A North Carolina judge has dismissed a lawsuit alleging a missionary agency was responsible for abuse at a boarding school in Nigeria, ruling the statute of limitations in Nigeria prevents him from hearing the case.
“It was a gut punch—building yourself up for things, hoping, hoping, hoping, then having the rug pulled out from under you at the very last moment,” plaintiff Daniel Robinson, the son of Canadian missionaries, told CT.
The suit against SIM—formerly known as Soudan Interior Mission, Sudan Interior Mission, and Society for International Ministries—claims that seven employees at two schools in Jos and Miango, Nigeria, sexually abused children as young as five. The abuse reportedly went on from 1962 to 1981.
Six of those former missionary kids filed suit in December 2021, arguing the North Carolina–based missionary agency “breached its duty in hiring, retaining and supervising” staff at the schools. The missionary organization counters that, in fact, the schools were not under its supervision.
“We were surprised to have been named in litigation,” SIM said in an official statement sent to CT. “While some SIM USA staff children attended these schools, SIM USA did not manage either school. Both schools were run by local, independent entities in Nigeria, without operational input or oversight by SIM USA.”
One of the schools, however, was named for SIM founder Thomas Kent. Both were staffed by SIM-affiliated missionaries.
The question of oversight didn’t get argued in court, though, because Superior Court Judge Robert C. Ervin ruled last week that a North Carolina law lifting the statute of limitations on sexual abuse cases for a two-year period does not apply to sexual abuse that happened in other places. The state law limits civil liability based on the rules of the jurisdiction where the crime was allegedly committed.
“Good luck if you’re a survivor of child sexual abuse on the mission field overseas,” said Boz Tchividjian, an attorney representing the plaintiffs. “It’s so unfair to them because now the institution that should be being held accountable for placing dangerous people with these children is basically immune from accountability simply because the country that they’re serving in has a statute limitations law that is very limiting or doesn’t even have one at all.”
SIM, founded in 1893, currently has 4,000 ministers working in more than 70 countries. Nathan Krupke, chief operating officer, said in an email that the organization currently has a child safety coordinator and safe recruitment procedures, awareness training, and a code of conduct that includes a commitment to report to law enforcement where possible.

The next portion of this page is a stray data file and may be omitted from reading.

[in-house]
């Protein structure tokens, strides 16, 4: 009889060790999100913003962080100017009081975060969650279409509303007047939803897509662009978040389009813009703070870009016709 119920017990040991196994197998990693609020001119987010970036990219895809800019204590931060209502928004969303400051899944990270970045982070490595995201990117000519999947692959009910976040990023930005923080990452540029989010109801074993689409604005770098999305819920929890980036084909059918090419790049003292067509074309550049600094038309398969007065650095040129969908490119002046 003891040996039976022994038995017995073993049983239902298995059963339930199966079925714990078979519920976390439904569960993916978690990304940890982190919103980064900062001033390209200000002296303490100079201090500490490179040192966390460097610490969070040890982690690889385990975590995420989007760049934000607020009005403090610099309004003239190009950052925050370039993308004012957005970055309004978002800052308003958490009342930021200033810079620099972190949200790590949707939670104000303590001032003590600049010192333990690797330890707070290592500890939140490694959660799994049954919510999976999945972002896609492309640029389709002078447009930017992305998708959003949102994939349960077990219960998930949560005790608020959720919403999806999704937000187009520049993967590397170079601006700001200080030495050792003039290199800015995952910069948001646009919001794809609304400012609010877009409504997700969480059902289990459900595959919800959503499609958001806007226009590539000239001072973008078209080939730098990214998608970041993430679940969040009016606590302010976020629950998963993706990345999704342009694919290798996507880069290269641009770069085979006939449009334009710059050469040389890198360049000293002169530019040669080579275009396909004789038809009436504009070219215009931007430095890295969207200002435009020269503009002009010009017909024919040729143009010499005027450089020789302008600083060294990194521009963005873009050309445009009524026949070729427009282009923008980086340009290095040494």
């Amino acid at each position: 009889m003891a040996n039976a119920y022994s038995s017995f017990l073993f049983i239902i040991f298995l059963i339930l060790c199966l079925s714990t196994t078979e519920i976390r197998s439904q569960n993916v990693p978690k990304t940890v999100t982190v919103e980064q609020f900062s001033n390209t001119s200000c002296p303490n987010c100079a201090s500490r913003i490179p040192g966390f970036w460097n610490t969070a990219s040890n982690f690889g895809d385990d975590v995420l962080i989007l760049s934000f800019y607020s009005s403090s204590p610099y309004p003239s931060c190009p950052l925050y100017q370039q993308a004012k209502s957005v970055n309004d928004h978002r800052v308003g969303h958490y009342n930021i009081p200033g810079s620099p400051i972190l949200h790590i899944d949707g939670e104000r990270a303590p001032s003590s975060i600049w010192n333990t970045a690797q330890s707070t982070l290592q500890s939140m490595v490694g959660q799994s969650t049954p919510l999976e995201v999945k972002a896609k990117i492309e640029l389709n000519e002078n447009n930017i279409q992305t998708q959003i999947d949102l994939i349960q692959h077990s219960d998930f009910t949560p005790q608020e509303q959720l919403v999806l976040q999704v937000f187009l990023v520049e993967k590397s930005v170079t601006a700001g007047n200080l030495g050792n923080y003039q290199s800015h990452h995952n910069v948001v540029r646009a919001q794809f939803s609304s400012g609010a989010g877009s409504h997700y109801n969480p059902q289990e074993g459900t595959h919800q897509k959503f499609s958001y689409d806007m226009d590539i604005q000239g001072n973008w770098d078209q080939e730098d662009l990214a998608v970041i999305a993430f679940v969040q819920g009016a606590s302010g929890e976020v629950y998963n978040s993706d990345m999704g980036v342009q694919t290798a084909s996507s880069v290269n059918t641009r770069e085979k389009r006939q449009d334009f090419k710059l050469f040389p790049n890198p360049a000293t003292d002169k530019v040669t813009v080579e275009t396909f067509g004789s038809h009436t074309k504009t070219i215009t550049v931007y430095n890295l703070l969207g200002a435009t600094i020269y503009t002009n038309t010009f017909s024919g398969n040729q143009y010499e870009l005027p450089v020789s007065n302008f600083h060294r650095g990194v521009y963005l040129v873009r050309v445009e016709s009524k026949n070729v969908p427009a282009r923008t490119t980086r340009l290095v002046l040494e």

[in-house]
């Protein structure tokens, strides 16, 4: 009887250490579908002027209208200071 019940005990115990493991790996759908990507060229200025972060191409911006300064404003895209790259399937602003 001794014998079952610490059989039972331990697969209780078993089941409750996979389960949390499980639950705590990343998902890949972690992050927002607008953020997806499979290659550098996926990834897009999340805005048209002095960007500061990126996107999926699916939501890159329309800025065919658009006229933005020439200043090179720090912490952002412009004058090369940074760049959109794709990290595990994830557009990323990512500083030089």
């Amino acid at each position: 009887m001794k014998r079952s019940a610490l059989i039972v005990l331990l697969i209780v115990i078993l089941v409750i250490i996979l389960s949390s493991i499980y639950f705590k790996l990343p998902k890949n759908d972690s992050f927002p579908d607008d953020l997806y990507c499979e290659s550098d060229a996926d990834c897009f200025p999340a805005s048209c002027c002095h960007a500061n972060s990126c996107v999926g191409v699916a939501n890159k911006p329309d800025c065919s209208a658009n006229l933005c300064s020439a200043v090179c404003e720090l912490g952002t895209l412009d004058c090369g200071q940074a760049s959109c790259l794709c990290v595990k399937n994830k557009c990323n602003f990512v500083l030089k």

Krupke said SIM, like many organizations, is still working to reckon with the many abuses that occurred in the past.
“We acknowledge the pain of what they experienced, and express our grief for them,” he said. “We seek to understand the harm in each individual situation, and what needs have been created because of the harm.”
Robinson and the other survivors believed that the lawsuit gave them the best chance to push for accountability. He said it was filed despite pushback from a tightly knit missionary community and, in some cases, missionary parents who didn’t want to believe what their children were saying.
He believed for a long time that he was one of only a couple of people who suffered abuse at Hillcrest School until he found a Facebook group called Hillcrest Survivors. It currently has 227 members.
“I would like to make personally sure that none of the things that ever happened to me and my fellow victims can ever happen to anybody ever again,” Robinson said.
The people accused of abuse include James McDowell, a principal of the Hillcrest school who reportedly confessed last year to “molesting two students.” The official Hillcrest School Facebook group posted a letter from the school quoting the confession in April 2021. McDowell did not return an email from CT seeking comment.
Others named in the lawsuit include a dorm supervisor, dining hall employee, and four more employees. Some of them have passed away. CT was unable to reach the others.
The suit tells stories of abusers sexually assaulting children in the dorms, in cars, and in bathrooms. Survivors say they were given alcohol in some cases, and in others they were told the authorities were just “inspecting” their private parts after showers.
The survivors who spoke to CT said they all have dealt with long-lasting and detrimental effects of the abuse, including low self-esteem, depression, anxiety, a mental breakdown, suicidal ideation, long-term disability, post-traumatic stress disorder, and anger at God.
They have been retraumatized, they said, by the way they’ve been treated by Christians.
“Having the church reject me made it 1,000 times worse,” said plaintiff Susan Semons.
They struggle to reconcile what they experienced with what they were taught by their parents, their church communities, and even at the schools.
“It baffles me—their ability to see me as a person and the damage that was being done by their decisions and their policies and their people,” plaintiff Melanie Jansen said. “Nobody wants to take responsibility for the devastation that has happened to us.”
The plaintiffs will meet with their attorneys this week to consider appealing the judge’s decision to the North Carolina Court of Appeals.
“This seems to be the road that I’m on,” said Jansen. “I pray regularly for the strength to endure it. This is what God has put in front of me. So here we are.”
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